If you're a software project manager or business stakeholder committed to agile software development processes (and in my opinion, you should be!), then there may come a time when you realize an upcoming project is too large for your current organization to handle without some outside help. This may feel like a very new sort of challenge. Even if your own development team has managed larger (say, more than 25 persons) projects by using agile techniques, the prospect of bringing contract help into the next job can be daunting for teams who have experienced success with agile methods.
The spirit of agile development has a lot to do with trust within the team, however large or small, and requires an understanding of agile principles that can have certain nuances from one particular team to the next. You're right to recognize these concerns. But there are ways to approach outsourcing for agile development projects, and considering these conditions and possibilities can help put your mind at ease. Naturally, it's all about promoting the best relationship between the outsourced and the outsourcer, and understanding what each party is trying to achieve with thae ability to be agile.
If you're fairly well-versed in agile methods, then you're well-equipped to assess the organization that may be hired to help with your next project. However, for many organizations seeking help from an outsourced vendor, there is often a mismatch between their team goals and the goals of their parent organizations. For example, a lot of internal development organizations I talk to are still caught up in the notion that you "do agile" development rather than that you "are agile" or aim to "become agile." Many believe agile is a bundle of simple techniques rather than an approach to delivering more value to their end customer—their own business and stakeholders—more quickly and in a more timely manner.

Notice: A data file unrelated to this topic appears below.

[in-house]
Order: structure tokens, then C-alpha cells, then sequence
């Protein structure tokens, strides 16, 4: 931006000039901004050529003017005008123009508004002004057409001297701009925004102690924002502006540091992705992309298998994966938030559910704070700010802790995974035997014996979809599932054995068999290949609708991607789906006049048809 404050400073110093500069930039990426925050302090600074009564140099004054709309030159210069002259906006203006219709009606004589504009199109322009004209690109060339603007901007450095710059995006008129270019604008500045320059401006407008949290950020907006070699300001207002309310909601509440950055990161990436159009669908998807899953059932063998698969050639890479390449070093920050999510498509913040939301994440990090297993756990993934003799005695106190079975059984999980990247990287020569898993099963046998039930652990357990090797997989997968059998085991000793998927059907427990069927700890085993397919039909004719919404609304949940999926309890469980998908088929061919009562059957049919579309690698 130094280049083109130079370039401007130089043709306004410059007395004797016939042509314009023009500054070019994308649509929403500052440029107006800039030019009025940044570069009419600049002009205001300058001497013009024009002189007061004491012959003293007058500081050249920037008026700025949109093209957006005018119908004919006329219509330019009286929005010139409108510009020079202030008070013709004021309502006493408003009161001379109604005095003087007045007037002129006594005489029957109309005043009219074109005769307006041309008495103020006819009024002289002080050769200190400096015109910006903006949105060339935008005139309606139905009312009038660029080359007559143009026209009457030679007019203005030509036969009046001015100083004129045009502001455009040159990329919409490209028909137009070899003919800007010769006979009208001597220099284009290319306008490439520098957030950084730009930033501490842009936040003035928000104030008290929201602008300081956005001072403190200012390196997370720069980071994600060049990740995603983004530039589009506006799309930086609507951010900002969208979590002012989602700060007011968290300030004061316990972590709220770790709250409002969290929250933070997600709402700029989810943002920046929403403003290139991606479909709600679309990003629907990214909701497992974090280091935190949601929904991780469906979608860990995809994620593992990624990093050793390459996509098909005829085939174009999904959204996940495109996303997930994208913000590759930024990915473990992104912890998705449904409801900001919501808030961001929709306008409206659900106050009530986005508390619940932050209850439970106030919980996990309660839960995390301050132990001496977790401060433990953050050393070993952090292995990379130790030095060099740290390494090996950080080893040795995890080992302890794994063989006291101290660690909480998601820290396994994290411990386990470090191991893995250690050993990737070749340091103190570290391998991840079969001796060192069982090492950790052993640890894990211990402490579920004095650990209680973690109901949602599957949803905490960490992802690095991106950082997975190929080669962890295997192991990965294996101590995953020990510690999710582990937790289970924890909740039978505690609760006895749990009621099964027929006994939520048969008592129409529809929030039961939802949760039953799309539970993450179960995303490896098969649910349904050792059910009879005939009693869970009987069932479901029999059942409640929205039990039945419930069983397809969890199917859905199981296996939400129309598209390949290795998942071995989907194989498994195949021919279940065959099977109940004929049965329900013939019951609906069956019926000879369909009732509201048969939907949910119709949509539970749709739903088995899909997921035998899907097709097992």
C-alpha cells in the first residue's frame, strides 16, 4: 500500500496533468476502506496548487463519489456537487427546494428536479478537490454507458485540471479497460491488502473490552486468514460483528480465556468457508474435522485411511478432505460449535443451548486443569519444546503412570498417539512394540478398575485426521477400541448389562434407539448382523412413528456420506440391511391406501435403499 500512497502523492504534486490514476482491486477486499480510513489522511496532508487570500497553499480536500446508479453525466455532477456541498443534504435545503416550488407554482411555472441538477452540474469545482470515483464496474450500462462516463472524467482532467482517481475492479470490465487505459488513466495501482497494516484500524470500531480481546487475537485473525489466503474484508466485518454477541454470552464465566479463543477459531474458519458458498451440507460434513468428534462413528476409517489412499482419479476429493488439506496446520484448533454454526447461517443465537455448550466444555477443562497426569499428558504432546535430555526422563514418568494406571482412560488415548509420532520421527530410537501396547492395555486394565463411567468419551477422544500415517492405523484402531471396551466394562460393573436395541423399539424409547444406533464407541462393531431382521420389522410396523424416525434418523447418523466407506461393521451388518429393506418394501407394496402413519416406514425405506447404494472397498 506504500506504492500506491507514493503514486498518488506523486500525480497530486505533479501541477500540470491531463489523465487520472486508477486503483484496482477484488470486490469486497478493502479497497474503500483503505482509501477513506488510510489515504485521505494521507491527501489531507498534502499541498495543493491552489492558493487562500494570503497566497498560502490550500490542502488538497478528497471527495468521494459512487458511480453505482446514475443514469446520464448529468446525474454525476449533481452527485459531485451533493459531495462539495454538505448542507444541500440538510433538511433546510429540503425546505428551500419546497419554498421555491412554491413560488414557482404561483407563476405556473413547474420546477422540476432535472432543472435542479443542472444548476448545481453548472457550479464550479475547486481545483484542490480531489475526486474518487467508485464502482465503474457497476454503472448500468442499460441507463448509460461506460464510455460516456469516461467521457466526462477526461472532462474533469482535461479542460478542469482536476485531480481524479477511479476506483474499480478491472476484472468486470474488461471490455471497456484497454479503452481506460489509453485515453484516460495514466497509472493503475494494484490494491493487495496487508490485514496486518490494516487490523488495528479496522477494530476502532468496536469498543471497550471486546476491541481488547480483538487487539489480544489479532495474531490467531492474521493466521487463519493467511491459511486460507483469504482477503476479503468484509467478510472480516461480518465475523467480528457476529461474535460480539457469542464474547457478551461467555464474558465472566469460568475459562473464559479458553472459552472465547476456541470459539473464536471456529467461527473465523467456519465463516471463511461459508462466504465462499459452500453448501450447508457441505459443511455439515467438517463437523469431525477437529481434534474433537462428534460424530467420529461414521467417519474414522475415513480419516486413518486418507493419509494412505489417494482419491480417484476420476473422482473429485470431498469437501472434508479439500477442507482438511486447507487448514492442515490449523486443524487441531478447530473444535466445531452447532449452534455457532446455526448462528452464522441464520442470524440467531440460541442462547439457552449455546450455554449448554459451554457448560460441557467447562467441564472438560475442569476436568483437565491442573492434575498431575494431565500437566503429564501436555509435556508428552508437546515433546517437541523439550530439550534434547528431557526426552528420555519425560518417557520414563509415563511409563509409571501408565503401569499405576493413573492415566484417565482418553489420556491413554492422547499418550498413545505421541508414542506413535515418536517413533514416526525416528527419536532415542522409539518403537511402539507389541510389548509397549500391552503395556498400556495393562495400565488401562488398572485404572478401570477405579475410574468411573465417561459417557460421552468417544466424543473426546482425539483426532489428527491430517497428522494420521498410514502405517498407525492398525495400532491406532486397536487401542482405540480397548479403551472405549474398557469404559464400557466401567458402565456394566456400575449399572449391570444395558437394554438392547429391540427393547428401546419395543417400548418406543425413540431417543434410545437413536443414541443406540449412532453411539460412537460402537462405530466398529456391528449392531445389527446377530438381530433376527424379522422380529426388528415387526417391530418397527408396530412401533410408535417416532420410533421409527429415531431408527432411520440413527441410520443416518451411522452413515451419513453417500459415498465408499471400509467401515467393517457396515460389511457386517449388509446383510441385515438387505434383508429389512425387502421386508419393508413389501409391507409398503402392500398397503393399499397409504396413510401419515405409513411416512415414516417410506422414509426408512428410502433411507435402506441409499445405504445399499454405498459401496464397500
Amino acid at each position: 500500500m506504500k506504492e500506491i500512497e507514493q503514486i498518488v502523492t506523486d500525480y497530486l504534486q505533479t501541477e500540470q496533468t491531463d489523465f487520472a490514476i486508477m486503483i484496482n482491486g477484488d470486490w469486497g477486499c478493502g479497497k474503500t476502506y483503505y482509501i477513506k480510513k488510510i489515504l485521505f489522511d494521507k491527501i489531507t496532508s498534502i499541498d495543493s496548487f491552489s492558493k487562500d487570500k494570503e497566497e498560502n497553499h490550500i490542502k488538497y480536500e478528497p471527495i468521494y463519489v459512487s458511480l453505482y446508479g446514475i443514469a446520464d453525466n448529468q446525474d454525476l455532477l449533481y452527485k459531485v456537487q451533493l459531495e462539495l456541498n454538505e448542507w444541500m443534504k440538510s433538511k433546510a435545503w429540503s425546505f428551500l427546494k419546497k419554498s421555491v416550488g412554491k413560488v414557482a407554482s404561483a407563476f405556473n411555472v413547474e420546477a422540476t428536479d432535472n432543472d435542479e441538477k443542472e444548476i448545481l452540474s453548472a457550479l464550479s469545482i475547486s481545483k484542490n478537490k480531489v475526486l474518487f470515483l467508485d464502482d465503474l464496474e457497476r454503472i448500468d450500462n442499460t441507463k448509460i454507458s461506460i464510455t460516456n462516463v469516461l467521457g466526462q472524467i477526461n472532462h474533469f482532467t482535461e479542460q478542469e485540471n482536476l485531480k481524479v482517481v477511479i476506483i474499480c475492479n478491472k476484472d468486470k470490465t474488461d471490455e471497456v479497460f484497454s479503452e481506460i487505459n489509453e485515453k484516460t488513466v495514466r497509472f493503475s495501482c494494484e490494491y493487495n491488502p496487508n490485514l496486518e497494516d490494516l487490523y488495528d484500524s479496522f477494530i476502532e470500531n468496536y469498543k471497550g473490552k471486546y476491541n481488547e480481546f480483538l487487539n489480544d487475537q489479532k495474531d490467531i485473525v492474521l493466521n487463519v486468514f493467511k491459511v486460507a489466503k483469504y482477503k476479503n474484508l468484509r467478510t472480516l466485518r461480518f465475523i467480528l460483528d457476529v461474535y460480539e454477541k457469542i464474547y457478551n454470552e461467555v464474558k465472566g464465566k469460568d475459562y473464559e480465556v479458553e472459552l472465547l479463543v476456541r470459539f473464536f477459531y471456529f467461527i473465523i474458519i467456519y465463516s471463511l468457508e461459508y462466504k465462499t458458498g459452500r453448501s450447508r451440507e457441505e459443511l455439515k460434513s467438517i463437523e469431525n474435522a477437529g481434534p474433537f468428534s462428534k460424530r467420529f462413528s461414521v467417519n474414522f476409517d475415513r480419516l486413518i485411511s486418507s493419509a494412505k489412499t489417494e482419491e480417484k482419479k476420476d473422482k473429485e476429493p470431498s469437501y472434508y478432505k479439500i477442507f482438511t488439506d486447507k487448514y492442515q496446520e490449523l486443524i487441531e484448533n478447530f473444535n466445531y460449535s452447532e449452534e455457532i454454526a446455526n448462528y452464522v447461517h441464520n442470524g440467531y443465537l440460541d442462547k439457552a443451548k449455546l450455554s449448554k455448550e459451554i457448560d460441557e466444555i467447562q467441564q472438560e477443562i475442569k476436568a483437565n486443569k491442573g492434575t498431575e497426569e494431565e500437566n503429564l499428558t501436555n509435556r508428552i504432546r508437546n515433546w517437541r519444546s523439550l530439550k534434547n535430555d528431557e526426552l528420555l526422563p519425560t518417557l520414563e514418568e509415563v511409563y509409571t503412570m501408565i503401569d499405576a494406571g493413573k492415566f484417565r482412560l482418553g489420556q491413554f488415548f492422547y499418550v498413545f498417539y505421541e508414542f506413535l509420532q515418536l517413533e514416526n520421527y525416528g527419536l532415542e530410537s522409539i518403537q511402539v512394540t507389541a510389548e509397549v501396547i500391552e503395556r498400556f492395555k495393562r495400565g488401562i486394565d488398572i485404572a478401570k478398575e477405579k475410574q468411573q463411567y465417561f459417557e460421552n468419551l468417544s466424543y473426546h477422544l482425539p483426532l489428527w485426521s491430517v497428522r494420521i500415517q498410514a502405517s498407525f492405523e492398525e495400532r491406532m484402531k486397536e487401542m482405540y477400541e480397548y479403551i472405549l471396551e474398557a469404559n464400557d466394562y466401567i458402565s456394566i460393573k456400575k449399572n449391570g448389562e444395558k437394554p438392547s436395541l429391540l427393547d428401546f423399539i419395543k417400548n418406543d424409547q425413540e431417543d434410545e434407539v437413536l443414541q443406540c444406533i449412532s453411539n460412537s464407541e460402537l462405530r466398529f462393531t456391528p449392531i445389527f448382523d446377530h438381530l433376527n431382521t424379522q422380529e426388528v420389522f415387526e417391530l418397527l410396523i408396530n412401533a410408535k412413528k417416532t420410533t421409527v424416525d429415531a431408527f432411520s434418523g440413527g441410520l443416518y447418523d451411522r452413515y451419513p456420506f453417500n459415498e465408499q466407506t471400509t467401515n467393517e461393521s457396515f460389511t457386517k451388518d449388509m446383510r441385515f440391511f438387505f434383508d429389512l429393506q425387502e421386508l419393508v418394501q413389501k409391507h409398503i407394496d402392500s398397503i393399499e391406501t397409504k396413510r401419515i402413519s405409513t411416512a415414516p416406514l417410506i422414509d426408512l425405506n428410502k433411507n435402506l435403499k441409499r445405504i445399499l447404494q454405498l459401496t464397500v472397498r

So I always start off by explaining that what you really want to achieve through agile software development methods is business agility. It's critical to understand how this works for your particular business prior to considering the outsourcing piece.
In other words, we should begin the conversation about agility at the business level, then work our way down to its technical underpinnings. It must always tie back to the business agility that you're looking for. For me, this is not a conversation about whether to do extreme programming (XP) versus test-driven development; it's about the need to get the right software to market so our businesses can drive more value for their customers and then to their profit-and-loss accounts or into their organization. This holds true whether you're the outsourcer or the outsourced.
I typically do not try to convince customers to move to agile development. Most organizations have already embraced agile methods at some level; although, naturally, many struggle with implementation in their own unique contexts. This article is organized around the principles of the Agile Manisfesto in an attempt to show how agile outsourcing maps to the very concepts that define agile development in the first place. Actually, I won't step through all four of the original principles in the Manifesto, but let's examine the first two principles, just to ground this discussion.
As far as business agility is concerned, there's really a direct link between that concept and the Agile Manifesto, whose first principle states the preference for individuals and interactions over process and tools.
There's a perception in some organizations that you don't need "tools" if you can get individuals to work together in clever ways. In fact, one of the fundamental factors for success is a solid working interaction between the business and its core IT organization. The individuals within those core interactions are particularly important in an outsourced environment because when you introduce contractors things are naturally distributed. Key business assets are not necessarily sitting right next to the business teams, but in a different part of the world. We see this with various onshore and offshore models among our customers.